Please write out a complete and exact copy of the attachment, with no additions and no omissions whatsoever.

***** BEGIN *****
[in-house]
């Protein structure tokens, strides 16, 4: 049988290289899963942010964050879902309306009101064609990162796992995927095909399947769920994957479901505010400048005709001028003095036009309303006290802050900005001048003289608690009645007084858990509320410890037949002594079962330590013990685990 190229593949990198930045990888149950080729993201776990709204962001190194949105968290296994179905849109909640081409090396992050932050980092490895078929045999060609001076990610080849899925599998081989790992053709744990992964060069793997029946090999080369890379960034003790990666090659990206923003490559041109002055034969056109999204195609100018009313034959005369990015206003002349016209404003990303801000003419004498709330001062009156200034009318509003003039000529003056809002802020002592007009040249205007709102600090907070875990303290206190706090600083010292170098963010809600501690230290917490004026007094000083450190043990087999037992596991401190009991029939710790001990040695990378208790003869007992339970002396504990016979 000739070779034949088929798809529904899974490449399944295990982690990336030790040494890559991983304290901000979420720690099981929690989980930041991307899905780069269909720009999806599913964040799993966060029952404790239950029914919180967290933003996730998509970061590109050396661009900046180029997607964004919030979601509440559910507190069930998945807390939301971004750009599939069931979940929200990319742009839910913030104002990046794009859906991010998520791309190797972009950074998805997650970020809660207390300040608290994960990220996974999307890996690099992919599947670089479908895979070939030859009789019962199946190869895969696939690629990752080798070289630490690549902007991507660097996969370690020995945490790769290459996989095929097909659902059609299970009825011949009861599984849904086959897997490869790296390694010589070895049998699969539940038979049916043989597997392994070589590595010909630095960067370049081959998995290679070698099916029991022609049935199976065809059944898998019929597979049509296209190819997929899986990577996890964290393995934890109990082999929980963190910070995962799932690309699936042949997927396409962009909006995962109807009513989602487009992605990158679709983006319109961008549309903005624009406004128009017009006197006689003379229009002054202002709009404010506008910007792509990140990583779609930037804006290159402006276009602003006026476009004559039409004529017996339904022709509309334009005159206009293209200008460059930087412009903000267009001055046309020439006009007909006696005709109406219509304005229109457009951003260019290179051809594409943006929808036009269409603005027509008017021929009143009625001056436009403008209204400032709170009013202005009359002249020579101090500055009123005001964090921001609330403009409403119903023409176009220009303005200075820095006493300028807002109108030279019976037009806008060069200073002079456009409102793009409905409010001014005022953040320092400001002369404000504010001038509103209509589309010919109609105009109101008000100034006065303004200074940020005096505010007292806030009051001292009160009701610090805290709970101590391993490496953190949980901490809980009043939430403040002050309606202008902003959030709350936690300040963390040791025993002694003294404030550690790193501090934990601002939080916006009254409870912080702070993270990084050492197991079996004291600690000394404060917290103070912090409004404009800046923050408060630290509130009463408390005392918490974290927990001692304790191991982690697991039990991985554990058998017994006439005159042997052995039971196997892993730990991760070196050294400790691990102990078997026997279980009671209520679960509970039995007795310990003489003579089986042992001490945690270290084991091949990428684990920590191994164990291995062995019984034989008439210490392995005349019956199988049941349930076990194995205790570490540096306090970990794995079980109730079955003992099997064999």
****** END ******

[in-house]
């Protein structure tokens, strides 16, 4: 049988290289899963942010964050879902309306009101064609990162796992995927095909399947769920994957479901505010400048005709001028003095036009309303006290802050900005001048003289608690009645007084858990509320410890037949002594079962330590013990685990 190229593949990198930045990888149950080729993201776990709204962001190194949105968290296994179905849109909640081409090396992050932050980092490895078929045999060609001076990610080849899925599998081989790992053709744990992964060069793997029946090999080369890379960034003790990666090659990206923003490559041109002055034969056109999204195609100018009313034959005369990015206003002349016209404003990303801000003419004498709330001062009156200034009318509003003039000529003056809002802020002592007009040249205007709102600090907070875990303290206190706090600083010292170098963010809600501690230290917490004026007094000083450190043990087999037992596991401190009991029939710790001990040695990378208790003869007992339970002396504990016979 000739070779034949088929798809529904899974490449399944295990982690990336030790040494890559991983304290901000979420720690099981929690989980930041991307899905780069269909720009999806599913964040799993966060029952404790239950029914919180967290933003996730998509970061590109050396661009900046180029997607964004919030979601509440559910507190069930998945807390939301971004750009599939069931979940929200990319742009839910913030104002990046794009859906991010998520791309190797972009950074998805997650970020809660207390300040608290994960990220996974999307890996690099992919599947670089479908895979070939030859009789019962199946190869895969696939690629990752080798070289630490690549902007991507660097996969370690020995945490790769290459996989095929097909659902059609299970009825011949009861599984849904086959897997490869790296390694010589070895049998699969539940038979049916043989597997392994070589590595010909630095960067370049081959998995290679070698099916029991022609049935199976065809059944898998019929597979049509296209190819997929899986990577996890964290393995934890109990082999929980963190910070995962799932690309699936042949997927396409962009909006995962109807009513989602487009992605990158679709983006319109961008549309903005624009406004128009017009006197006689003379229009002054202002709009404010506008910007792509990140990583779609930037804006290159402006276009602003006026476009004559039409004529017996339904022709509309334009005159206009293209200008460059930087412009903000267009001055046309020439006009007909006696005709109406219509304005229109457009951003260019290179051809594409943006929808036009269409603005027509008017021929009143009625001056436009403008209204400032709170009013202005009359002249020579101090500055009123005001964090921001609330403009409403119903023409176009220009303005200075820095006493300028807002109108030279019976037009806008060069200073002079456009409102793009409905409010001014005022953040320092400001002369404000504010001038509103209509589309010919109609105009109101008000100034006065303004200074940020005096505010007292806030009051001292009160009701610090805290709970101590391993490496953190949980901490809980009043939430403040002050309606202008902003959030709350936690300040963390040791025993002694003294404030550690790193501090934990601002939080916006009254409870912080702070993270990084050492197991079996004291600690000394404060917290103070912090409004404009800046923050408060630290509130009463408390005392918490974290927990001692304790191991982690697991039990991985554990058998017994006439005159042997052995039971196997892993730990991760070196050294400790691990102990078997026997279980009671209520679960509970039995007795310990003489003579089986042992001490945690270290084991091949990428684990920590191994164990291995062995019984034989008439210490392995005349019956199988049941349930076990194995205790570490540096306090970990794995079980109730079955003992099997064999």